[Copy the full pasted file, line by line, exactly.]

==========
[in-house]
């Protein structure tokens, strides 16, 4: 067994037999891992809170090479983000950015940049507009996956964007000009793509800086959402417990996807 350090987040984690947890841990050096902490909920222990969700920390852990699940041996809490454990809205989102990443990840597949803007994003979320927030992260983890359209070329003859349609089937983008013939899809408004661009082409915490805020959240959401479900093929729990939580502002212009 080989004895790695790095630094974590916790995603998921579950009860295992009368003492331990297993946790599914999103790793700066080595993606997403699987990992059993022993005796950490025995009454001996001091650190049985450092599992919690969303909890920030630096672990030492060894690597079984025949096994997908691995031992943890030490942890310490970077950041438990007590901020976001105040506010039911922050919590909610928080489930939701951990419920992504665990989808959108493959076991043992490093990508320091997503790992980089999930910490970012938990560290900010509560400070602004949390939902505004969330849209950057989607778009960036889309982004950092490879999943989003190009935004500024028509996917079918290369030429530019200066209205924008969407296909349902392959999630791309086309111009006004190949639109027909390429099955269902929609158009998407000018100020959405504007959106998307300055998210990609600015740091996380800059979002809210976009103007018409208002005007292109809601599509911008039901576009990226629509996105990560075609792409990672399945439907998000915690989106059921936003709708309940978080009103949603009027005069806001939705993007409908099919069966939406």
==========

[in-house]
């Protein structure tokens, strides 16, 4: 067994037999891992809170090479983000950015940049507009996956964007000009793509800086959402417990996807 350090987040984690947890841990050096902490909920222990969700920390852990699940041996809490454990809205989102990443990840597949803007994003979320927030992260983890359209070329003859349609089937983008013939899809408004661009082409915490805020959240959401479900093929729990939580502002212009 080989004895790695790095630094974590916790995603998921579950009860295992009368003492331990297993946790599914999103790793700066080595993606997403699987990992059993022993005796950490025995009454001996001091650190049985450092599992919690969303909890920030630096672990030492060894690597079984025949096994997908691995031992943890030490942890310490970077950041438990007590901020976001105040506010039911922050919590909610928080489930939701951990419920992504665990989808959108493959076991043992490093990508320091997503790992980089999930910490970012938990560290900010509560400070602004949390939902505004969330849209950057989607778009960036889309982004950092490879999943989003190009935004500024028509996917079918290369030429530019200066209205924008969407296909349902392959999630791309086309111009006004190949639109027909390429099955269902929609158009998407000018100020959405504007959106998307300055998210990609600015740091996380800059979002809210976009103007018409208002005007292109809601599509911008039901576009990226629509996105990560075609792409990672399945439907998000915690989106059921936003709708309940978080009103949603009027005069806001939705993007409908099919069966939406």